World Bulletin/News Desk
Lawyers for Portillo have asked a federal judge in New York to sentence the fallen leader to time served, citing the years he has spent detained in prisons in Guatemala and the United States since his arrest in January 2010.
In a court filing late Monday in New York federal court, prosecutors acknowledged Portillo, 62, may be entitled to credit for at least some prison time, but sought a term of up to five years, 11 months.
Such a sentence would mean the fallen Guatemalan leader could remain incarcerated for up to 1-1/2 years more.
"The defendant should receive a substantial punishment for using the United States' banking system as a means of transferring millions of dollars of his corruptly obtained funds," prosecutors wrote.
The U.S. government is formally asking for the "top end" of what it said would be a range of 57 to 71 months under federal sentencing guidelines. Sentencing before U.S. District Judge Robert Patterson is scheduled for May 22.
David Rosenfield, a lawyer for Portillo, did not respond to a request for comment Tuesday.
Portillo, who served as president of Guatemala from 2000 to 2004, was extradited to the United States in May 2013 after a years-long fight and after Guatemalan courts had cleared him on local embezzlement charges.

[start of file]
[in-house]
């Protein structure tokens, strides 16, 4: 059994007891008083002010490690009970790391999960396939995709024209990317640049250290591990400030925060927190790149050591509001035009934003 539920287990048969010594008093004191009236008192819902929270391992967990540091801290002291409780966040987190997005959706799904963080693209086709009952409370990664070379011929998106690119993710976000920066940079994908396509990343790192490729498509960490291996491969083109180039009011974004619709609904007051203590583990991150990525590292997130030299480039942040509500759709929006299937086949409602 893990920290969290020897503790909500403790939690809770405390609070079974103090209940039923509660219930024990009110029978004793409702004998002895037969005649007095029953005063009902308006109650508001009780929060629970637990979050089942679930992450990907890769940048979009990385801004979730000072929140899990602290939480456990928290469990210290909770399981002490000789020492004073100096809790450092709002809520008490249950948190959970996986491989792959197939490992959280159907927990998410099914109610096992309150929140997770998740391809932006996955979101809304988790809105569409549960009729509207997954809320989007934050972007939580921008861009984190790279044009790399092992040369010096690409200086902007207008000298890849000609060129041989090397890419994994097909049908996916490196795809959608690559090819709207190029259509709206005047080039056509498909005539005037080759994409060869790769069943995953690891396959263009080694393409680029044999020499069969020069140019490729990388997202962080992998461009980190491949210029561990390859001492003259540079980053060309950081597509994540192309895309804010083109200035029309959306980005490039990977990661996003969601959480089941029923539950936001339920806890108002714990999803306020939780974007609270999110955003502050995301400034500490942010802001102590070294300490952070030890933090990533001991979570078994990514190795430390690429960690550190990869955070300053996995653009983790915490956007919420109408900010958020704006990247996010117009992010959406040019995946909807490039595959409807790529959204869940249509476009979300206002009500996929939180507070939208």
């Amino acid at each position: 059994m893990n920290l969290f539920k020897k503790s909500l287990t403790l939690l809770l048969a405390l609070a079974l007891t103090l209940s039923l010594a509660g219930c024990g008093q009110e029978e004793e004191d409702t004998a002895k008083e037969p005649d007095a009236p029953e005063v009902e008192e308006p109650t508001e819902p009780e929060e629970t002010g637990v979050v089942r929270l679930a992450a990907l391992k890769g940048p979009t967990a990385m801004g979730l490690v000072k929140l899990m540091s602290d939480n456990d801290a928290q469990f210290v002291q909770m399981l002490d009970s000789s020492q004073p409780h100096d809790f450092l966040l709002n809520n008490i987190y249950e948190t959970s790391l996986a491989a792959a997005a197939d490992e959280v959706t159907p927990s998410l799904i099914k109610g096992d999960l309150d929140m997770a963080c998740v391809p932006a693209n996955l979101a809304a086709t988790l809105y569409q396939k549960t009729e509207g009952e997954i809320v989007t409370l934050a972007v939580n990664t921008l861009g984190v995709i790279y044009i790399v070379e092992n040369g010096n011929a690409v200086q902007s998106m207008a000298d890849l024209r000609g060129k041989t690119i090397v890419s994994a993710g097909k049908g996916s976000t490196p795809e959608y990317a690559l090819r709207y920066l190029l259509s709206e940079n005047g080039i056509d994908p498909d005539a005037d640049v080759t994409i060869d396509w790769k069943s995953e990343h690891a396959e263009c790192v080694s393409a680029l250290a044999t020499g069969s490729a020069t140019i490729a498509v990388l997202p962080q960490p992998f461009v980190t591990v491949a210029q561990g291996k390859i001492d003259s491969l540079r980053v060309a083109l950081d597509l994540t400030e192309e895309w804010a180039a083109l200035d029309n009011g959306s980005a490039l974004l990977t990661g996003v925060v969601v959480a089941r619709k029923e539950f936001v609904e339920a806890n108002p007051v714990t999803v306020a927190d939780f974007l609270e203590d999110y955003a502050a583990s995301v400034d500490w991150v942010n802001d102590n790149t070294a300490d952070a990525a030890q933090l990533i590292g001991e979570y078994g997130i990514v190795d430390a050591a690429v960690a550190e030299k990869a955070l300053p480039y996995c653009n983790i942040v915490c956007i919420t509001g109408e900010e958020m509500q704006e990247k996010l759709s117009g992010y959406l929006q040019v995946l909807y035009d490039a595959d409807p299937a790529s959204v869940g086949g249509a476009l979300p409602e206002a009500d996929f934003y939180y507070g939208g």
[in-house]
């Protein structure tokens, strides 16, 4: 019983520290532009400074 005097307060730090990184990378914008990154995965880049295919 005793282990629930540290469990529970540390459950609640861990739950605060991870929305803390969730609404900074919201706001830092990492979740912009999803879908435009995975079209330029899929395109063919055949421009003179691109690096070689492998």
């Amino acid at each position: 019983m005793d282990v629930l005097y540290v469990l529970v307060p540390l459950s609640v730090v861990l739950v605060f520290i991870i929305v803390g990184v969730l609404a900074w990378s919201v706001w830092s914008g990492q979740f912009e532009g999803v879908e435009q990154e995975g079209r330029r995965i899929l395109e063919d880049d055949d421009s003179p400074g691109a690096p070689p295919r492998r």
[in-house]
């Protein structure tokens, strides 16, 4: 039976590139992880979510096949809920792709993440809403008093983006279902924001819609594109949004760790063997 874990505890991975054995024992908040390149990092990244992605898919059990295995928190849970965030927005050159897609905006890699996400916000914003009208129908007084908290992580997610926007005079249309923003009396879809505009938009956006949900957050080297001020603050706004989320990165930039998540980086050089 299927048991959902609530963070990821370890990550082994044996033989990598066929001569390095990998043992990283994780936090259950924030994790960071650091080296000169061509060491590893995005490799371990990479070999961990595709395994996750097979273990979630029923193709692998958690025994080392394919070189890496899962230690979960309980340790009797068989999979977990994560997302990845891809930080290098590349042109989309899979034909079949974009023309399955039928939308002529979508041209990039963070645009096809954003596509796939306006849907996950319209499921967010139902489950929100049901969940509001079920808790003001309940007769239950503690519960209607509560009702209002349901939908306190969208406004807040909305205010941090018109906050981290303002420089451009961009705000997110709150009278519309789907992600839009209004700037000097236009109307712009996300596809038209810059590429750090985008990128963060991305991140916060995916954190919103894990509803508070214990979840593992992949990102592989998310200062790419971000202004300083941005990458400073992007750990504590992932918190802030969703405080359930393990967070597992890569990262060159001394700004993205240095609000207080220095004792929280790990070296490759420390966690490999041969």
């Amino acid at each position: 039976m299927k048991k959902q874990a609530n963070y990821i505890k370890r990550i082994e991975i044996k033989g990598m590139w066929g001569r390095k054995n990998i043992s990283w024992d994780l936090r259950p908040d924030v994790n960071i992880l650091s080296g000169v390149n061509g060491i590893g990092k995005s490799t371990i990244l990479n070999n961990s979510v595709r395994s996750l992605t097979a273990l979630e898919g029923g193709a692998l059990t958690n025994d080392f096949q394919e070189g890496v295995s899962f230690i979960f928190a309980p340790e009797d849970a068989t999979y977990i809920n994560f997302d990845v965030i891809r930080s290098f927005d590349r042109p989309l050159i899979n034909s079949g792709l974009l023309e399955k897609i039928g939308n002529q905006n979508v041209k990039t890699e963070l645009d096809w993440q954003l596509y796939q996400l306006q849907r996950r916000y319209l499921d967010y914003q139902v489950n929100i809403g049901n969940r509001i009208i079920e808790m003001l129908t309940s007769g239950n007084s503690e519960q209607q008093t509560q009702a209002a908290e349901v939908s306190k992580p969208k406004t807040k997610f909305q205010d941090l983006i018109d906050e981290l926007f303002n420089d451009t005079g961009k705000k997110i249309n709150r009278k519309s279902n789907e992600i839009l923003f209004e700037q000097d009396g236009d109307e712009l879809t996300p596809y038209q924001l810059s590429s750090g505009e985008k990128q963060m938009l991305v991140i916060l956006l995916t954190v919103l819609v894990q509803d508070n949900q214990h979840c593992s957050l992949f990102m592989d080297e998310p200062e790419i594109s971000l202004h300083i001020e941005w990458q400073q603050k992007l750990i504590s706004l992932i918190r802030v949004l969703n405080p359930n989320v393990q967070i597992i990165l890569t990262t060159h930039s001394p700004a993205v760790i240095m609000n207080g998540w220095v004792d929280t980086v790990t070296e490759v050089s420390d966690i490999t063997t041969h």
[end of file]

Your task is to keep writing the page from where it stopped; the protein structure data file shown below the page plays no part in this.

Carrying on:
The U.S. government initially accused Portillo of laundering tens of millions of dollars they said he embezzled from the Guatemalan government, including $2.5 million provided by Taiwan's embassy in Guatemala.
Portillo pleaded guilty to a charge of money laundering conspiracy in March. He said, however, the $2.5 million was actually a bribe from Taiwan in exchange for Guatemala's continued diplomatic recognition.
China says Taiwan has no right to recognition as it is part of China. The two have been governed separately since the Communists won China's civil war in 1949.
Only 22 countries maintain diplomatic relations with Taiwan, including the tiny Pacific island states of Nauru and Palau, as well as Vatican City, Paraguay, Panama, Haiti, Nicaragua and Belize.
In Monday's filing, U.S. prosecutors said Portillo accepted the first of the bribe payments four days before he officially assumed office in Guatemala. The money was subsequently laundered through U.S. bank accounts, prosecutors said.
In an April 30 defense filing, Portillo's lawyers asked Patterson to consider his "many positive contributions to Guatemala."
Several Guatemalan politicians, along with members of Portillo's family, have written to Patterson in support of the former president's bid for leniency.
"His policies favored the poorest and most vulnerable citizens of Guatemala, a country with a very high poverty rate and significant socioeconomic problems," Portillo's lawyers wrote.
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